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The Lives of the Caesars : The Deified Julius

By Suetonius

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Book Id: WPLBN0000127270
Format Type: PDF eBook
File Size: 0.5 MB
Reproduction Date: 2005
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Title: The Lives of the Caesars : The Deified Julius  
Author: Suetonius
Volume:
Language: English
Subject: Literature, Literature & thought, Writing.
Collections: Classic Literature Collection
Historic
Publication Date:
Publisher: World Ebook Library

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Suetonius,. (n.d.). The Lives of the Caesars : The Deified Julius. Retrieved from http://www.ebooklibrary.org/


Excerpt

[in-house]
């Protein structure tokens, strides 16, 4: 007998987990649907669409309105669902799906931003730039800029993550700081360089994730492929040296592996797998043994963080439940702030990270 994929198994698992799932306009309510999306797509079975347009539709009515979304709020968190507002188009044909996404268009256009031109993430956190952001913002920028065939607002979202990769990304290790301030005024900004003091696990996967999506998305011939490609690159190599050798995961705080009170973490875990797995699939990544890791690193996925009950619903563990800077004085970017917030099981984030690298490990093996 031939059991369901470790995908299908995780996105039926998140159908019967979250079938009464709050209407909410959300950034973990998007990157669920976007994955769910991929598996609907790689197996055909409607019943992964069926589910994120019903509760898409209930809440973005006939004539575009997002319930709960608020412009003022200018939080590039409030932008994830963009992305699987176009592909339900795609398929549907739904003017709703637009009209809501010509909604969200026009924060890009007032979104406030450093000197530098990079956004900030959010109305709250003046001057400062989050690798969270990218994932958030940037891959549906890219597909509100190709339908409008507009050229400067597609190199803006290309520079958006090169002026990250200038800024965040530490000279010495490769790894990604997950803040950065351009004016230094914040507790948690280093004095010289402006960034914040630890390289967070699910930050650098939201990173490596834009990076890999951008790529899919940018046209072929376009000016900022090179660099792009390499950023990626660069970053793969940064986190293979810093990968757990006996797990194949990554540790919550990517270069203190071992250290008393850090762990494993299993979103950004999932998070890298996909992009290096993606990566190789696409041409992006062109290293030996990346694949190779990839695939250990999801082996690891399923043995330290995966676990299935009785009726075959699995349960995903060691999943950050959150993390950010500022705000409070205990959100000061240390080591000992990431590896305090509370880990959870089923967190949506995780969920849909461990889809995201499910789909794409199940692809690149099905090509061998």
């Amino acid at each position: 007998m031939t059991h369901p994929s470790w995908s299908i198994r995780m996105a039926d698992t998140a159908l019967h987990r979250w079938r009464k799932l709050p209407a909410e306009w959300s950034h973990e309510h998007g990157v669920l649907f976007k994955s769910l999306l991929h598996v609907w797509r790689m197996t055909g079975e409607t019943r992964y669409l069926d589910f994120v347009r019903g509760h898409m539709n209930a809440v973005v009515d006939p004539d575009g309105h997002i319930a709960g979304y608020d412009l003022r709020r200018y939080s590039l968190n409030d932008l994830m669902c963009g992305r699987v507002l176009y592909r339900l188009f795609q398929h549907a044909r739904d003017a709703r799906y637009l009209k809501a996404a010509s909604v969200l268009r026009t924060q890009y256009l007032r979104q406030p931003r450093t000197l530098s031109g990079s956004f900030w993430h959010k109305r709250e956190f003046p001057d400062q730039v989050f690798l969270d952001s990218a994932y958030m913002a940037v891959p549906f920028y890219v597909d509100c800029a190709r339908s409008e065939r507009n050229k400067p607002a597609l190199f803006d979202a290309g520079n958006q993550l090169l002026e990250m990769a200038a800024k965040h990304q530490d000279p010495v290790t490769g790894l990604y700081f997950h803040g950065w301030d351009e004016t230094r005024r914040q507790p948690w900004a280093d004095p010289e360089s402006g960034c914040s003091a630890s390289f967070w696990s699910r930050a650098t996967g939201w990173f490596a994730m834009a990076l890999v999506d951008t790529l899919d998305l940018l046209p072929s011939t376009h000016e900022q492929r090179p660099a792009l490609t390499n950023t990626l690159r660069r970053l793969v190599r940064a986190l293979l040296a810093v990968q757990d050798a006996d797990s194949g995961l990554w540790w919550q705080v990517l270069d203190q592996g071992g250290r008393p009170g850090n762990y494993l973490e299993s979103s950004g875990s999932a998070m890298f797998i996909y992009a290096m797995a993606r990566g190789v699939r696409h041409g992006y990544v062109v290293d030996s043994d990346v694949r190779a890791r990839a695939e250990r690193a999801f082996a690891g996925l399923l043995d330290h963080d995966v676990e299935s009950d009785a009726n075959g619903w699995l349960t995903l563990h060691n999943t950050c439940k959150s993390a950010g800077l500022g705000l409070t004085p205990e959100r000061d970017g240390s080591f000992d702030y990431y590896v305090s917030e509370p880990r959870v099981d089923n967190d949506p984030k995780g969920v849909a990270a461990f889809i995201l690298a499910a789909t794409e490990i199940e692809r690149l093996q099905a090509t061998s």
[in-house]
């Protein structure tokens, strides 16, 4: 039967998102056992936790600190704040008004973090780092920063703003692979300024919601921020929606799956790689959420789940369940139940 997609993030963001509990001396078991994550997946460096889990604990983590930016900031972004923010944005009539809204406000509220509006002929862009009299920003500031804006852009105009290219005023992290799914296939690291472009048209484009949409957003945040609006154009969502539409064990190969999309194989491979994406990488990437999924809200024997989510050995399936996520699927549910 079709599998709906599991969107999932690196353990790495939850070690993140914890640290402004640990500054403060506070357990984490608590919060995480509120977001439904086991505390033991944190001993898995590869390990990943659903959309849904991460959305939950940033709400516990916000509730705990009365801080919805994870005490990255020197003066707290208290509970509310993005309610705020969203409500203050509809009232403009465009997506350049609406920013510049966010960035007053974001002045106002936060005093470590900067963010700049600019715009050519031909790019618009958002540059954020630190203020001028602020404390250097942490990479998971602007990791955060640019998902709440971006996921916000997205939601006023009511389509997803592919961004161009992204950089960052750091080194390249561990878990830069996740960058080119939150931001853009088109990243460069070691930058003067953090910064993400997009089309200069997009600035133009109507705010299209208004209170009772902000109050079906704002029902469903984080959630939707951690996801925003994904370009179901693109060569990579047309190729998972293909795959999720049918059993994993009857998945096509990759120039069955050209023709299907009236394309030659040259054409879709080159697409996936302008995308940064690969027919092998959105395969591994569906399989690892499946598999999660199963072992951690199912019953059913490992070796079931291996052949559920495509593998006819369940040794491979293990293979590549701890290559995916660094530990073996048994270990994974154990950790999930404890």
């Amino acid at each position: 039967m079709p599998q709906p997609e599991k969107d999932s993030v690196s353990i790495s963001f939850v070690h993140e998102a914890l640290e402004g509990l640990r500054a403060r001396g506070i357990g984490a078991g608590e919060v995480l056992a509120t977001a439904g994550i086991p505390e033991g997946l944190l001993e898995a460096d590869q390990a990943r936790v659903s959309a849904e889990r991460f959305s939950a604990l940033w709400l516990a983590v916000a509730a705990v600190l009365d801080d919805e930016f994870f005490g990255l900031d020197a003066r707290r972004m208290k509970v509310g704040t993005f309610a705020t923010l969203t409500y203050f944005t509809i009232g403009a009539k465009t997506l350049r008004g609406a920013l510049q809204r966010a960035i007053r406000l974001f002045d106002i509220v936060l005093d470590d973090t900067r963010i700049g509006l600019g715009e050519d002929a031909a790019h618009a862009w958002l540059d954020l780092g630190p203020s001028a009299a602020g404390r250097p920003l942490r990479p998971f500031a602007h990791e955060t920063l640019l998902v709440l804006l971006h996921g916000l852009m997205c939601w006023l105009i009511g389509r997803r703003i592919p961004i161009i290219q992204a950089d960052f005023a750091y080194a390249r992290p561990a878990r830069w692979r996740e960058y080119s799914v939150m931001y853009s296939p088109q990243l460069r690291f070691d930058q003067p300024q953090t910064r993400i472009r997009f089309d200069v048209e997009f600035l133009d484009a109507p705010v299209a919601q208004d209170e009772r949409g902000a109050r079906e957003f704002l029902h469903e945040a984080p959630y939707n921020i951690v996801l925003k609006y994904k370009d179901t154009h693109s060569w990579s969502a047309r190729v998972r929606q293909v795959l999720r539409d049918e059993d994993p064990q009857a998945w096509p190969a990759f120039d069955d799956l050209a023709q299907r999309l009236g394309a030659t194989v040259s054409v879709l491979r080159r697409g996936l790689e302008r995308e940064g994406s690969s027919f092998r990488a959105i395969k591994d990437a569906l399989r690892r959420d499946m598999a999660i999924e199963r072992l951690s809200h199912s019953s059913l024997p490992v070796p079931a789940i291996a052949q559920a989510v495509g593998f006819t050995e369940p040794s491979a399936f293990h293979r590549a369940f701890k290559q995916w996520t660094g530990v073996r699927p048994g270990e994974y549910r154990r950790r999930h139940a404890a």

I. IN the course of his sixteenth year [c. 85/84 B.C.] he lost his father. In the next consulate, having previously been nominated priest of Jupiter [by Marius and Cinna, Cos. 86], he broke his engagement with Cossutia, a lady of only equestrian rank, but very wealthy, who had been betrothed to him before he assumed the gown of manhood, and married Cornelia, daughter of that Cinna who was four times consul, by whom he afterwards had a daughter Julia; and the dictator Sulla could by no means force him to put away his wife. Therefore besides being punished by the loss of his priesthood, his wife's dowry, and his family inheritances, Caesar was held to be one of the opposite party. He was accordingly forced to go into hiding, and though suffering from a severe attack of quartan ague, to change from one covert to another almost every night, and save himself from Sulla's detectives by bribes. But at last, through the good offices of the Vestal virgins and of his near kinsmen, Mamercus Aemilius and Aurelius Cotta, he obtained forgiveness. Everyone knows that when Sulla had long held out against the most devoted and eminent men of his party who interceded for Caesar, and they obstinately persisted, he at last gave way and cried, either by divine inspiration or a shrewd forecast: 'Have your way and take him; only bear in mind that the man you are so eager to save will one day deal the death blow to the cause of the aristocracy, which you have joined with me in upholding; for in this Caesar there is more than one Marius.' II. He served his first campaign in Asia on the personal staff of Marcus Thermus, governor of the province [81 BC]. Being sent by Thermus to Bithynia, to fetch a fleet, he dawdled so long at the court of Nicomedes that he was suspected of improper relations with the king; and he lent color to this scandal by going back to Bithynia a few days after his return, with the alleged purpose of collecting a debt for a freedman, one of his dependents. During the rest of the campaign he enjoyed a better reputation, and at the storming of Mytilene [80 BC] Thermus awarded him the civic crown [a chaplet of oak leaves, given for saving the life of a fellow-citizen, the highest military award of the Roman state].

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